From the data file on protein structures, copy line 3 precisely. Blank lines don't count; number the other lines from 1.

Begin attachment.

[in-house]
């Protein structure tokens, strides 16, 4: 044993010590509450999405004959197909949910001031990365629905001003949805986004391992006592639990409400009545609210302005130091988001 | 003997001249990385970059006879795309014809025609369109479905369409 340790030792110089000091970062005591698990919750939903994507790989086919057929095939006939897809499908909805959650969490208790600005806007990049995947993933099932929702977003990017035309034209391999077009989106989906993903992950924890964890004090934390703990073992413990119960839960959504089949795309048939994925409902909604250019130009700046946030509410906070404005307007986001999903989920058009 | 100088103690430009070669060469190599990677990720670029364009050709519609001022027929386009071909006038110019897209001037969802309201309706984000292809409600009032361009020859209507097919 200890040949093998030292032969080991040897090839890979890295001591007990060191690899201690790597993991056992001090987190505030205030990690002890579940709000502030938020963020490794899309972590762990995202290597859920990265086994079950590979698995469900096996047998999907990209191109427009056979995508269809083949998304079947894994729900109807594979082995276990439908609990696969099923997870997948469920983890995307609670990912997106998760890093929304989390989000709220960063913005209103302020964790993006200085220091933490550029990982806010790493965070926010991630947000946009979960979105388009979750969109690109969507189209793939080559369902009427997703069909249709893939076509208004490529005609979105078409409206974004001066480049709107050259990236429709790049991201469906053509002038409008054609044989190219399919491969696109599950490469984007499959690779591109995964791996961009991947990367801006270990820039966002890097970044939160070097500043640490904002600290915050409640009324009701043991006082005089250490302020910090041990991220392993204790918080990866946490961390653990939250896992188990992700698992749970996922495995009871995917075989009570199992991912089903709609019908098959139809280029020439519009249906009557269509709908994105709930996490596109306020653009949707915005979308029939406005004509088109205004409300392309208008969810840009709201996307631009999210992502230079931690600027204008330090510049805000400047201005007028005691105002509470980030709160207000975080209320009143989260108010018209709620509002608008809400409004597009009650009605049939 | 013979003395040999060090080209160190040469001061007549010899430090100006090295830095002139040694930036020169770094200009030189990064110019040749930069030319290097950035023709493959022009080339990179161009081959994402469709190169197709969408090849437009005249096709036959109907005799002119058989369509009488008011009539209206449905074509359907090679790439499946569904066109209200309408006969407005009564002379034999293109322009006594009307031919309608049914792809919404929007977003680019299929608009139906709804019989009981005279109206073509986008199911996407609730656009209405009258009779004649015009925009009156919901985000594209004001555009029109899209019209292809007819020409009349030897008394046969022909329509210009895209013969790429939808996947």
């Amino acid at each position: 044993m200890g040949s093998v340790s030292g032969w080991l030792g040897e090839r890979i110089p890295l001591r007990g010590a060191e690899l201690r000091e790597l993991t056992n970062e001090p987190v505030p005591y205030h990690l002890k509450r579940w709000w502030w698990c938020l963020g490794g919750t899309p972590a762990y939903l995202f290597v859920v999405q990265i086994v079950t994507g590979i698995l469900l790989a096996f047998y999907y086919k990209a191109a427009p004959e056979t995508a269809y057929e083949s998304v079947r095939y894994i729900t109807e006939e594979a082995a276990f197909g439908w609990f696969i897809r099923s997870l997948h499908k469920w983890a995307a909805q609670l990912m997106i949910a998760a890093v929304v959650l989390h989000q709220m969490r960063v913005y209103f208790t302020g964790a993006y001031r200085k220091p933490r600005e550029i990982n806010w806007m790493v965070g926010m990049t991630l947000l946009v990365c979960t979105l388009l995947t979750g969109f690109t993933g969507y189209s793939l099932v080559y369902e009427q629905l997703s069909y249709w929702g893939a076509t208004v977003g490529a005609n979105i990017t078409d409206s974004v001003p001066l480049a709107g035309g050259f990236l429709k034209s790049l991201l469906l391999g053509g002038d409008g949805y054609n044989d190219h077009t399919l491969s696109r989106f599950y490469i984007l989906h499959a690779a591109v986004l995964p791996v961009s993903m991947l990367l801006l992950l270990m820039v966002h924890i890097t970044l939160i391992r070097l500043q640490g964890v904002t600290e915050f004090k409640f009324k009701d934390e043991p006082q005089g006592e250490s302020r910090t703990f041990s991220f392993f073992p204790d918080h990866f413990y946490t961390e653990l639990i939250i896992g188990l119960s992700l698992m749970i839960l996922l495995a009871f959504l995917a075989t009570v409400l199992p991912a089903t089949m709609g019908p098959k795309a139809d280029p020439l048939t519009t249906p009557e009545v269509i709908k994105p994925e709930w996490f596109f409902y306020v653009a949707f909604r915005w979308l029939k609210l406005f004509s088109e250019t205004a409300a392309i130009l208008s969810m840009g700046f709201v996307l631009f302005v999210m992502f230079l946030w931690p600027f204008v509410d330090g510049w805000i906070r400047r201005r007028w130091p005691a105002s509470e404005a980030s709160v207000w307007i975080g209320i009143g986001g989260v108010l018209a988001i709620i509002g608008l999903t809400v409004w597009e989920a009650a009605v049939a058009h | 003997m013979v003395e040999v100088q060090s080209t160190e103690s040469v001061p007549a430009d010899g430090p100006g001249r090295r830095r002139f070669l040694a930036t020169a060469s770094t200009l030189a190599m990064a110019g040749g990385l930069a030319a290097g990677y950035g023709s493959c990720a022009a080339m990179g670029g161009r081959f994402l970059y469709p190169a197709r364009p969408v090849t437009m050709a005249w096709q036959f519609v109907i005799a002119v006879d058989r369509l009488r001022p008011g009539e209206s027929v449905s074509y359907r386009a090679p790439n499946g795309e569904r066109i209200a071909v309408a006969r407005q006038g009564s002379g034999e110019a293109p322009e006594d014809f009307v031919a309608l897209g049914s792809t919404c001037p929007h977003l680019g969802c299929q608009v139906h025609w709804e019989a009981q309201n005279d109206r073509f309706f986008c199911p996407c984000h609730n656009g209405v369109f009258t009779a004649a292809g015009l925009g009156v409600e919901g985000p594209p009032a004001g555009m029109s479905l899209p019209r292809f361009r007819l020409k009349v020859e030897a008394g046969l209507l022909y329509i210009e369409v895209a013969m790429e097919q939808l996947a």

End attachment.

């Amino acid at each position: 044993m200890g040949s093998v340790s030292g032969w080991l030792g040897e090839r890979i110089p890295l001591r007990g010590a060191e690899l201690r000091e790597l993991t056992n970062e001090p987190v505030p005591y205030h990690l002890k509450r579940w709000w502030w698990c938020l963020g490794g919750t899309p972590a762990y939903l995202f290597v859920v999405q990265i086994v079950t994507g590979i698995l469900l790989a096996f047998y999907y086919k990209a191109a427009p004959e056979t995508a269809y057929e083949s998304v079947r095939y894994i729900t109807e006939e594979a082995a276990f197909g439908w609990f696969i897809r099923s997870l997948h499908k469920w983890a995307a909805q609670l990912m997106i949910a998760a890093v929304v959650l989390h989000q709220m969490r960063v913005y209103f208790t302020g964790a993006y001031r200085k220091p933490r600005e550029i990982n806010w806007m790493v965070g926010m990049t991630l947000l946009v990365c979960t979105l388009l995947t979750g969109f690109t993933g969507y189209s793939l099932v080559y369902e009427q629905l997703s069909y249709w929702g893939a076509t208004v977003g490529a005609n979105i990017t078409d409206s974004v001003p001066l480049a709107g035309g050259f990236l429709k034209s790049l991201l469906l391999g053509g002038d409008g949805y054609n044989d190219h077009t399919l491969s696109r989106f599950y490469i984007l989906h499959a690779a591109v986004l995964p791996v961009s993903m991947l990367l801006l992950l270990m820039v966002h924890i890097t970044l939160i391992r070097l500043q640490g964890v904002t600290e915050f004090k409640f009324k009701d934390e043991p006082q005089g006592e250490s302020r910090t703990f041990s991220f392993f073992p204790d918080h990866f413990y946490t961390e653990l639990i939250i896992g188990l119960s992700l698992m749970i839960l996922l495995a009871f959504l995917a075989t009570v409400l199992p991912a089903t089949m709609g019908p098959k795309a139809d280029p020439l048939t519009t249906p009557e009545v269509i709908k994105p994925e709930w996490f596109f409902y306020v653009a949707f909604r915005w979308l029939k609210l406005f004509s088109e250019t205004a409300a392309i130009l208008s969810m840009g700046f709201v996307l631009f302005v999210m992502f230079l946030w931690p600027f204008v509410d330090g510049w805000i906070r400047r201005r007028w130091p005691a105002s509470e404005a980030s709160v207000w307007i975080g209320i009143g986001g989260v108010l018209a988001i709620i509002g608008l999903t809400v409004w597009e989920a009650a009605v049939a058009h | 003997m013979v003395e040999v100088q060090s080209t160190e103690s040469v001061p007549a430009d010899g430090p100006g001249r090295r830095r002139f070669l040694a930036t020169a060469s770094t200009l030189a190599m990064a110019g040749g990385l930069a030319a290097g990677y950035g023709s493959c990720a022009a080339m990179g670029g161009r081959f994402l970059y469709p190169a197709r364009p969408v090849t437009m050709a005249w096709q036959f519609v109907i005799a002119v006879d058989r369509l009488r001022p008011g009539e209206s027929v449905s074509y359907r386009a090679p790439n499946g795309e569904r066109i209200a071909v309408a006969r407005q006038g009564s002379g034999e110019a293109p322009e006594d014809f009307v031919a309608l897209g049914s792809t919404c001037p929007h977003l680019g969802c299929q608009v139906h025609w709804e019989a009981q309201n005279d109206r073509f309706f986008c199911p996407c984000h609730n656009g209405v369109f009258t009779a004649a292809g015009l925009g009156v409600e919901g985000p594209p009032a004001g555009m029109s479905l899209p019209r292809f361009r007819l020409k009349v020859e030897a008394g046969l209507l022909y329509i210009e369409v895209a013969m790429e097919q939808l996947a």